New York 2022 Review: Hong Sang-soo's THE NOVELIST'S FILM, Compulsion and Stagnation

Lead Critic; Brooklyn, New York (@floatingartist)
New York 2022 Review: Hong Sang-soo's THE NOVELIST'S FILM, Compulsion and Stagnation

In Hong Song-soo's latest, The Novelist's Film, the conversations revolve around a period of creative stagnation among artists. And it unfolds how chance meetings could break such a dry spell and give everyone involved a new direction.

Junhee (Lee Hae-young of In Front of Your Face), a novelist in her slump, visits her old writer friend who fled Seoul and set up a bookshop in the suburb. She is salty about her friend's sudden disappearance and not contacting her. But they make up and Junhee is dropped off to a tall building nearby, which seems to be a local attraction, equipped with an observation deck where one can see stretches of the Han River and a nearby park.

There she meets a film director Park (Kwon Hae-hyo) and his wife. Awkward pleasantries suggest that they have some histories together. Looking down at the river park, they decide to drive down to the park to have a walk. In the park, it is revealed that their project, an adaptation of Junhee's book, fell apart.

Then they run into an actress Gilsoo (Kim Min-hee) who is contemplating quitting her profession. Park laments about the loss of a talent and wasted potential and Junhee vehemently defends Gilsoo's decision about her career.

After the director and his wife leave embarrassed, the novelist and the actress hit it off. With Gilsoo's film school student nephew joining in, they concoct a short film project that Junhee wants to make, if Gilsoo and her artist husband agree to be in it.

By another chance, Gilsoo takes Junhee to her friend who is in need of help. Her friend turns out to be the bookshop owner. There, in the small corner of the bookshop, five people are crammed in to talk and drink copious amount of makgeoli (Korean rice wine). Junhee stopped writing because she found her words felt like exaggerating, as if she had to find meaning in each word she writes.

So goes another meta auto fiction of Hong as he reveals a sliver of his filmmaking process; the 'compulsion' to make films in the director's earlier days are gone, giving way to stagnation, brought on by success, relative comfort and getting old.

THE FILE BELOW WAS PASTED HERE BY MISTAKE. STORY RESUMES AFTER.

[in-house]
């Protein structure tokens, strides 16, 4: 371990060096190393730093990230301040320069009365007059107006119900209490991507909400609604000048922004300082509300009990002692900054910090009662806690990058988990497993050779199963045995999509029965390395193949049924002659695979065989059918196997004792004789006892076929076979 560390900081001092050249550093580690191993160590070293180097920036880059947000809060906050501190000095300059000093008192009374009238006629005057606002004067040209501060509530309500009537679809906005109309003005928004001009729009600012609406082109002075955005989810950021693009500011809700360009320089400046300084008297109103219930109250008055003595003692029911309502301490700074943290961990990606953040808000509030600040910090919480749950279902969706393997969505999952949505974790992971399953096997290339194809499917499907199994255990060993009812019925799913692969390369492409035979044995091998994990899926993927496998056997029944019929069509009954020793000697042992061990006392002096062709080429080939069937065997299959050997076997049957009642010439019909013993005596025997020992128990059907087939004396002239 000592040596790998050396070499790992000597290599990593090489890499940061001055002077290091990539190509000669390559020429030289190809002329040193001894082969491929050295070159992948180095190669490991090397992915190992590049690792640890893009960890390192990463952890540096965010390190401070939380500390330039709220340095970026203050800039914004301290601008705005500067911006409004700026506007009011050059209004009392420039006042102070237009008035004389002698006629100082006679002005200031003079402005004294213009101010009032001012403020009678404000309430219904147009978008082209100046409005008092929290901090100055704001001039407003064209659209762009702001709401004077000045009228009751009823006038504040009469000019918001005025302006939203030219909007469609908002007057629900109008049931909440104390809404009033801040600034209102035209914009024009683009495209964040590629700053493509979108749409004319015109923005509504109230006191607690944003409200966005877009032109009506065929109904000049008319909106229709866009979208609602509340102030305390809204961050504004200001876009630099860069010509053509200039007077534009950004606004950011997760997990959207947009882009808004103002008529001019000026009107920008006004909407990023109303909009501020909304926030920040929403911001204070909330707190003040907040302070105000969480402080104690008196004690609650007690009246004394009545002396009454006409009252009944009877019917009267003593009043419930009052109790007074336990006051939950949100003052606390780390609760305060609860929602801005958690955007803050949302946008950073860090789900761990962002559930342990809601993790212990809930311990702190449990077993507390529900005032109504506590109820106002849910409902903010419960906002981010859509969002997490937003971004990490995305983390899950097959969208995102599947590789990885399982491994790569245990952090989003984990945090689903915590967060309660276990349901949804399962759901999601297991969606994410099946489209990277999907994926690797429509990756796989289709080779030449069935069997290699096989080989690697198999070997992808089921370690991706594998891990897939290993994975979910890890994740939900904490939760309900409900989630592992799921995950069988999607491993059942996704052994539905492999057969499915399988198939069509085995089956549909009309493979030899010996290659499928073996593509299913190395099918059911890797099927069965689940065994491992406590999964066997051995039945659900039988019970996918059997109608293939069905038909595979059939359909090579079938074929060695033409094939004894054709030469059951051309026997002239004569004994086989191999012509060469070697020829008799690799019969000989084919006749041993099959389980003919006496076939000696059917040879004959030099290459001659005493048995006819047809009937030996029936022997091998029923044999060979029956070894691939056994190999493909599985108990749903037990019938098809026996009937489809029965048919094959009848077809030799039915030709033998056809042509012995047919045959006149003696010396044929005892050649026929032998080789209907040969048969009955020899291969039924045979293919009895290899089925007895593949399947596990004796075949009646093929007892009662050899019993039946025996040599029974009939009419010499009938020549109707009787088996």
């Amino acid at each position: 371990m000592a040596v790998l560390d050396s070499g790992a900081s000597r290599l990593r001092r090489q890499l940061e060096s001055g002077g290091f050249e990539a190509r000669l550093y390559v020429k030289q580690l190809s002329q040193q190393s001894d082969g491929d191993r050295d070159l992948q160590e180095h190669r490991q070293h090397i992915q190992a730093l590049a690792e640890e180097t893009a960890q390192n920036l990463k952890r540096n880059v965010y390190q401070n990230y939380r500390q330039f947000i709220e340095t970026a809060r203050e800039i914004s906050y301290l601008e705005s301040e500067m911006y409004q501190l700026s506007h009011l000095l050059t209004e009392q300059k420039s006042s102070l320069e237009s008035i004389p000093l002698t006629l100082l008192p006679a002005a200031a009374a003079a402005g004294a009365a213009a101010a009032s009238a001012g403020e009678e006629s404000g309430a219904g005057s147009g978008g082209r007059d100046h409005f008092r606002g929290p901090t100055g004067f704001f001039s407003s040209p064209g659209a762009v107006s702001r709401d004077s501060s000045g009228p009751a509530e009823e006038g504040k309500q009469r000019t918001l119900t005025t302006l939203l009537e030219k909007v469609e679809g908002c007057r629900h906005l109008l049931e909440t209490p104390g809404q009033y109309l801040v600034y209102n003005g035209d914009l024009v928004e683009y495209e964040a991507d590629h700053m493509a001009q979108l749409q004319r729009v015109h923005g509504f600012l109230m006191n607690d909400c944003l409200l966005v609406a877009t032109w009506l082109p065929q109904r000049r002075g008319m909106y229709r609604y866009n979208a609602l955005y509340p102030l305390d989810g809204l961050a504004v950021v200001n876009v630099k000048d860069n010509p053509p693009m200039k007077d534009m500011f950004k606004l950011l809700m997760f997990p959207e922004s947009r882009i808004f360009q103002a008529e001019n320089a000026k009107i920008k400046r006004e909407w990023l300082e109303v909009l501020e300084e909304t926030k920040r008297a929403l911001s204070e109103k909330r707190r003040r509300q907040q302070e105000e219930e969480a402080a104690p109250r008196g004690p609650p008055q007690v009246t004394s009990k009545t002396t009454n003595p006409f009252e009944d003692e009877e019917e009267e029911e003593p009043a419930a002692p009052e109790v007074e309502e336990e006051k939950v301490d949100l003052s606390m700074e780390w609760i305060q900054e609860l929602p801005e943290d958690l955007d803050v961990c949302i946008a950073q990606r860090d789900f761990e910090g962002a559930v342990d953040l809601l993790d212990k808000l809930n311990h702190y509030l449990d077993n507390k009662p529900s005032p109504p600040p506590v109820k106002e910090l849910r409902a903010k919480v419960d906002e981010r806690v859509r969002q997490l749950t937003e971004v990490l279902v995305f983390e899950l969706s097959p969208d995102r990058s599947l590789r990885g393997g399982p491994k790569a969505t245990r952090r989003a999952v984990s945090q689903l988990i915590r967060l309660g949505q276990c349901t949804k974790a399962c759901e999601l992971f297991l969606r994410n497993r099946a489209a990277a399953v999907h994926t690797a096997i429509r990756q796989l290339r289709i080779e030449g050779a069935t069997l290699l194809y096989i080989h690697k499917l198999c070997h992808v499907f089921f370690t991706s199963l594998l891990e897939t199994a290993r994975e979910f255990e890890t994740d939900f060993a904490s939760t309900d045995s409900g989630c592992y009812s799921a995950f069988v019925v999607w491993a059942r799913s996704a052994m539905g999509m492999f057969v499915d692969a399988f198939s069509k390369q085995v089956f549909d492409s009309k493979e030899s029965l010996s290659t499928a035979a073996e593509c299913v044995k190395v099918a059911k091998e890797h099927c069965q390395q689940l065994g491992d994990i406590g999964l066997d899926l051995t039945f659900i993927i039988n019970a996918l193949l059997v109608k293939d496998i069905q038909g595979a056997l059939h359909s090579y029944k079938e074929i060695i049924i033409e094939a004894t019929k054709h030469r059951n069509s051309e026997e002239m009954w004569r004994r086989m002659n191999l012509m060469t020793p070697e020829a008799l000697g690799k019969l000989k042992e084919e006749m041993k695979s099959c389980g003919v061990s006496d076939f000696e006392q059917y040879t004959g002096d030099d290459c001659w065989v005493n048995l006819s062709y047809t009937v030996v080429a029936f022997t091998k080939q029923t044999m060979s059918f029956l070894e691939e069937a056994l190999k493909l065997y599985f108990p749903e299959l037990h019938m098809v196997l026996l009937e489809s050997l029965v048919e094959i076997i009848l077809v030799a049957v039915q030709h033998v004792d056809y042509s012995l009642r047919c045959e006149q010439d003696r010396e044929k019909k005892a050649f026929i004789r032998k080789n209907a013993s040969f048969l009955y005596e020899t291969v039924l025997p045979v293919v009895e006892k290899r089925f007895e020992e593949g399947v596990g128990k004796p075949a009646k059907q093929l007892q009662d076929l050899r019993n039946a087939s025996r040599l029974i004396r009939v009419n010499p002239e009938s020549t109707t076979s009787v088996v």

Story isn't as important. It can be as simple as something from the real life. Inspirations and directions can't be forced and life provides them in unexpected ways. But as the director has always done by reflecting life with actors and script, he gives it a distance from himself, and by not putting any extra weight of what it all means. It doesn't have to be a documentary to be 'truthful,' nor does it need to be metaphoric and imbued with 'meaning.'

With his consistent output, Hong's metaverse has become as comfortable as home for his fans. Watching his films is like meeting and conversing with an old friend now: they know you, you know them.

But also, you start noticing small things, a delicate story within a story and small nuances in characters that you find pleasurable. I find the bookshop owner's cutting all her ties in Seoul and 'starting over' in anonymity in some other town is an added bonus.

The beginning of the film where we hear off-screen her berating her younger employee contrasts with Gilsoo's description of her as a good natured woman, giving a more complex pictures of the character. The younger employee, played by Introduction's Park Mi-so, who played a young student lover, reveals that she is (despite her looks) 33, indicating that all these characters are grownups and no one can be told about what they need to be doing with their lives (and by extension Hong's both artistic and private life).

There is a little girl staring through the restaurant's window while Gilsoo and Junhee eat lunch. Maybe she is staring at Gilsoo because she is a famous actress. Gilsoo excuses herself and goes out to talk to the little girl. We don't hear it, but she talks to the girl a long while, all captured in one take. Loved the poet (Ki Joo-bong) not remembering an unwelcome story he wanted to tell while drunk. These are all delicious.

The Novelist's Film ends with Gilsoo watching the novelist's film. The film within a film, just like the rest of the film shot in high contrast black and white, consists most of the time of Gilsoo looking directly at the camera, thus breaking the forth wall. The last spurts of color at the end give a jolt, as if it is revealed that we are watching something real, private, and true.

Prolific as ever, Hong is not stagnating, for sure. But I guess with the pandemic, it crossed his mind. I hope his compulsion never stops.

Dustin Chang is a freelance writer. His musings and opinions on everything cinema and beyond can be found at

The Novelist's Film

  • Hong Sang-soo
  • Hong Sang-soo
  • Lee Hye-yeong
  • Kim Min-hee
  • Seo Younghwa
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Hong Sang-sooKim Min-heeKoreaNew York Film FestivalNYFF 2022The Novelist's FilmLee Hye-yeongSeo YounghwaDrama

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